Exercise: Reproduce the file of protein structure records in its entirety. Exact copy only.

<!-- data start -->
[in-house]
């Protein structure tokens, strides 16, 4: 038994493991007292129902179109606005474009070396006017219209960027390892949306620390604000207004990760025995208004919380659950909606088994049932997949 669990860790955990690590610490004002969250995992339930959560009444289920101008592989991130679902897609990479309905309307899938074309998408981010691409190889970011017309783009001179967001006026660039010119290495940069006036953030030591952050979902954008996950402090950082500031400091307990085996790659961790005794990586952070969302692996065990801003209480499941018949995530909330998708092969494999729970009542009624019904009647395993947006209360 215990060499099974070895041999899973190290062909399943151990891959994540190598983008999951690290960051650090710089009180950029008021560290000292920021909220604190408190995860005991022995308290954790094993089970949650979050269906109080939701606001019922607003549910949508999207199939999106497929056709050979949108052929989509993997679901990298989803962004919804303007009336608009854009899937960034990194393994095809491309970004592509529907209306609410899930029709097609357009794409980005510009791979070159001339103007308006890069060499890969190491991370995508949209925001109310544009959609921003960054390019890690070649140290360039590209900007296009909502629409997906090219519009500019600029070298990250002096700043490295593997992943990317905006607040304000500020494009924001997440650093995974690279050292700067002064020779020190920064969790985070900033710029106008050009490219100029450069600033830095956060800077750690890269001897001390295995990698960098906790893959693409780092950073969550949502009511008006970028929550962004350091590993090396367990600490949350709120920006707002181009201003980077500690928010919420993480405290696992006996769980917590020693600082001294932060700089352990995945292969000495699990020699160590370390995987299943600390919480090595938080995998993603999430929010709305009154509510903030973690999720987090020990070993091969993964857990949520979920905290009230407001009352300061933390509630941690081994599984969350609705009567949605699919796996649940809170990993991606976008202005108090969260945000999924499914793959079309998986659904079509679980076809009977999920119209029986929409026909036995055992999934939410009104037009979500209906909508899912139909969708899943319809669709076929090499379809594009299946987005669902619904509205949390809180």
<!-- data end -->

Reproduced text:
[in-house]
């Protein structure tokens, strides 16, 4: 038994493991007292129902179109606005474009070396006017219209960027390892949306620390604000207004990760025995208004919380659950909606088994049932997949 669990860790955990690590610490004002969250995992339930959560009444289920101008592989991130679902897609990479309905309307899938074309998408981010691409190889970011017309783009001179967001006026660039010119290495940069006036953030030591952050979902954008996950402090950082500031400091307990085996790659961790005794990586952070969302692996065990801003209480499941018949995530909330998708092969494999729970009542009624019904009647395993947006209360 215990060499099974070895041999899973190290062909399943151990891959994540190598983008999951690290960051650090710089009180950029008021560290000292920021909220604190408190995860005991022995308290954790094993089970949650979050269906109080939701606001019922607003549910949508999207199939999106497929056709050979949108052929989509993997679901990298989803962004919804303007009336608009854009899937960034990194393994095809491309970004592509529907209306609410899930029709097609357009794409980005510009791979070159001339103007308006890069060499890969190491991370995508949209925001109310544009959609921003960054390019890690070649140290360039590209900007296009909502629409997906090219519009500019600029070298990250002096700043490295593997992943990317905006607040304000500020494009924001997440650093995974690279050292700067002064020779020190920064969790985070900033710029106008050009490219100029450069600033830095956060800077750690890269001897001390295995990698960098906790893959693409780092950073969550949502009511008006970028929550962004350091590993090396367990600490949350709120920006707002181009201003980077500690928010919420993480405290696992006996769980917590020693600082001294932060700089352990995945292969000495699990020699160590370390995987299943600390919480090595938080995998993603999430929010709305009154509510903030973690999720987090020990070993091969993964857990949520979920905290009230407001009352300061933390509630941690081994599984969350609705009567949605699919796996649940809170990993991606976008202005108090969260945000999924499914793959079309998986659904079509679980076809009977999920119209029986929409026909036995055992999934939410009104037009979500209906909508899912139909969708899943319809669709076929090499379809594009299946987005669902619904509205949390809180």